Instagram Video Has Arrived!

 

The very nature of the social networking industry is rapidly shifting as tensions run high after Facebook-owned Instagram announced a new bite-sized video-sharing feature last week, which puts it in direct competition with Twitter’s Vine. The announcement came weeks after speculation and, ironically, occurred around the same time a recent survey revealed that Vine was the most successful it had ever been in its brief history. Instagram looks to challenge Vine, offering the ability to shoot and share 15-second videos, equipped with one of 13 exclusive filters. While many users are already holding vigils for the short-lived Vine, people are looking far too into the specific functionality that these applications offer users. Besides the fact that Vine certainly won’t die overnight (a recent report stated that Vine’s engagement rate on Twitter is challenging YouTube) both Vine and Instagram are both just pawns in a game that far extends video-sharing applications.

 

And Now A Brief History Lesson…

 

In the fall of 1983 the United States led an invasion of a small island located 100 miles north of Venezuela called Grenada. A communist party with clear connections to the Soviet Union had overthrown the local government of Grenada, and thus the U.S stepped in to challenge the U.S.S.R for influence over the region. Despite the fact that the U.S emerged decisively victorious, few people today avidly discuss the conflict in detail and list it as an overall small struggle within the colossal Cold War timespan. Described as a proxy war, this event relates directly back to what the social media industry is experiencing today!

 

In the general scheme of things this small battle between Vine and Instagram won’t matter. Both companies are simply entering an opportunistic field, video-sharing, that they know users will flock to.  While the variation of the content sharing applications will clearly change, from what we can conclude from the history of social media deals is that major firms will always purchase smaller ones in order to a) keep up against competition and b) ultimately drive profits by offering users “new” functionality.

 

While users may rejoice as they can now direct several-second-long videos on both Twitter and Facebook, businesses look onward with eager yet weary eyes as they now have a lot more work cut out for them. But no worries businesses, we’ll explain what this change means for you in just a moment.

 

 

But Which Should You Use?


When it comes to social media, the main goal is to produce quality content that is shared with the largest user base possible in order to achieve the highest ROI. Given that it has Facebook as its owner, Instagram is given access to both the 130 million users registered on its site AND to the 1.11 billion users active on Facebook itself, making its audience reach rather appealing. This ability to seamlessly engage such a massive audience simply cannot be matched by Vine and Twitter, which hold 13 million and 500 million users respectively. Also Instagram offers 15-second video clips which allow businesses to post advertisements they would typically play on television or digital sites, tapping into more traditional marketing methodologies. In this case, Instagram seems more attractive because a firm could produce a 15-second television commercial locally and run it simultaneously on the site in order to reach a larger market. Take for example Burberry’s ad run on Instagram.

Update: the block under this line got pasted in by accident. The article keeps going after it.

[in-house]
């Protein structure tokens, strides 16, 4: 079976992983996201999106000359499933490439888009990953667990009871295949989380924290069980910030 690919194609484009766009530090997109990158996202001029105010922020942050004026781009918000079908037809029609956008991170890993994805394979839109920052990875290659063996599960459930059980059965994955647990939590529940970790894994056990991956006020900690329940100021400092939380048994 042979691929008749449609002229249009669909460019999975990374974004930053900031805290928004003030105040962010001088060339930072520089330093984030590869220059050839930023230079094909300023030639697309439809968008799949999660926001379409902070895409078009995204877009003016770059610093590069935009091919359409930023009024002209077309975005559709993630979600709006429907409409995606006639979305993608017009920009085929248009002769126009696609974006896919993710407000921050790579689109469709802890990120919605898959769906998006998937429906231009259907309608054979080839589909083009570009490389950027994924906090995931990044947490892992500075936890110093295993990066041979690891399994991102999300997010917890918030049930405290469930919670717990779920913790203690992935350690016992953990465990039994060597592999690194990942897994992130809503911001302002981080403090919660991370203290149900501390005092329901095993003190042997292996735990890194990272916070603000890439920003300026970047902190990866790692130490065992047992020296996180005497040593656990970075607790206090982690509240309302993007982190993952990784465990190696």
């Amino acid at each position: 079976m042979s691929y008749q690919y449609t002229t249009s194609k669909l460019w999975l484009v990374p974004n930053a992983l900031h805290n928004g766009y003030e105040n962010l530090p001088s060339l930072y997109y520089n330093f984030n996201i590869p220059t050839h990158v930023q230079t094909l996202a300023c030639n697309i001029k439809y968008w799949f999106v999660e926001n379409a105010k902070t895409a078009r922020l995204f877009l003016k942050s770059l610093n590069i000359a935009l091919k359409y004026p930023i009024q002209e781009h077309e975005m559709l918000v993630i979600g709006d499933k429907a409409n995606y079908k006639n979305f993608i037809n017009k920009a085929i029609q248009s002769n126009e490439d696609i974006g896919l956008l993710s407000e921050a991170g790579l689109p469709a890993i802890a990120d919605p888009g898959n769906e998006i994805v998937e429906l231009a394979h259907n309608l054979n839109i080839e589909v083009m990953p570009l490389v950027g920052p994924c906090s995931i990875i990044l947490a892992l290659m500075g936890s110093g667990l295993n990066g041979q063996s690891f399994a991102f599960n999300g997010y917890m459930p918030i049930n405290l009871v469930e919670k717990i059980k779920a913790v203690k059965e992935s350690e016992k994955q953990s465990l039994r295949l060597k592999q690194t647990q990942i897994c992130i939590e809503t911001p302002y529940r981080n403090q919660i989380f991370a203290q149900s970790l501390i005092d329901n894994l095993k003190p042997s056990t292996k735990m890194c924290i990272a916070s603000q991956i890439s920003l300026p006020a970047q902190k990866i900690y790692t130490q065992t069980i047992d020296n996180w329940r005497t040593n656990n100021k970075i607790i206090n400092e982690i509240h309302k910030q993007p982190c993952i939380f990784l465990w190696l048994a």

Instagram certainly presents a more professional feel with its filters and ability to produce longer video but consumers like to feel close to companies they endorse; the more personal the interaction between a consumer and a business, the better the valued connection will seem. Given Vine’s personal feel, consumers can view a more behind the scenes look at organizations and businesses leading to a closer connection between buyer and seller. Also, while some may find the 15-second Instagram videos more appealing, Vine allows businesses to get their message out in 6 seconds, accessing the current trend in “real-time” marketing, eading to a more focused and concise product, and visceral experience for the consumer. UK-based retailer ASOS provides a strong example of how to use Vine to interact with an audience.

 

Wrapping It All Up


The battle right now is between Vine and Instagram but that is simply one piece of a grand conflict. While it’s likely that Vine will not completely die out, given recent data Instagram appears to be taking a major piece of their business — how much has yet to be seen, but as of last Sunday Vine ranked as one of the top-10 most downloaded iPhone applications in only 11 countries. This is down from just last Thursday when it ranked top-10 in 34 countries…

 

What it comes down to is simply opportunity. Right now Facebook and Twitter are offering their video-sharing services and competing against each other by adding more features to their respective brands. This gives businesses a great opportunity to market themselves to a variety of people over the two different channels and, as these applications adapt to serve users better, businesses will find a heightened number of features leading to an overall better experience. So while businesses can bask in the ability of both applications, we are reminded of what social media expert Gary Vaynerchuck said last week. When asked which application, Vine or Instagram, was going to win, Vaynerchuck simply responded by saying, “Why not both?” The choice is yours but if building quality content is really the key to mastering SEO rankings, utilizing both brands of software should yield the greatest ROI.

 

By Connor Lawrence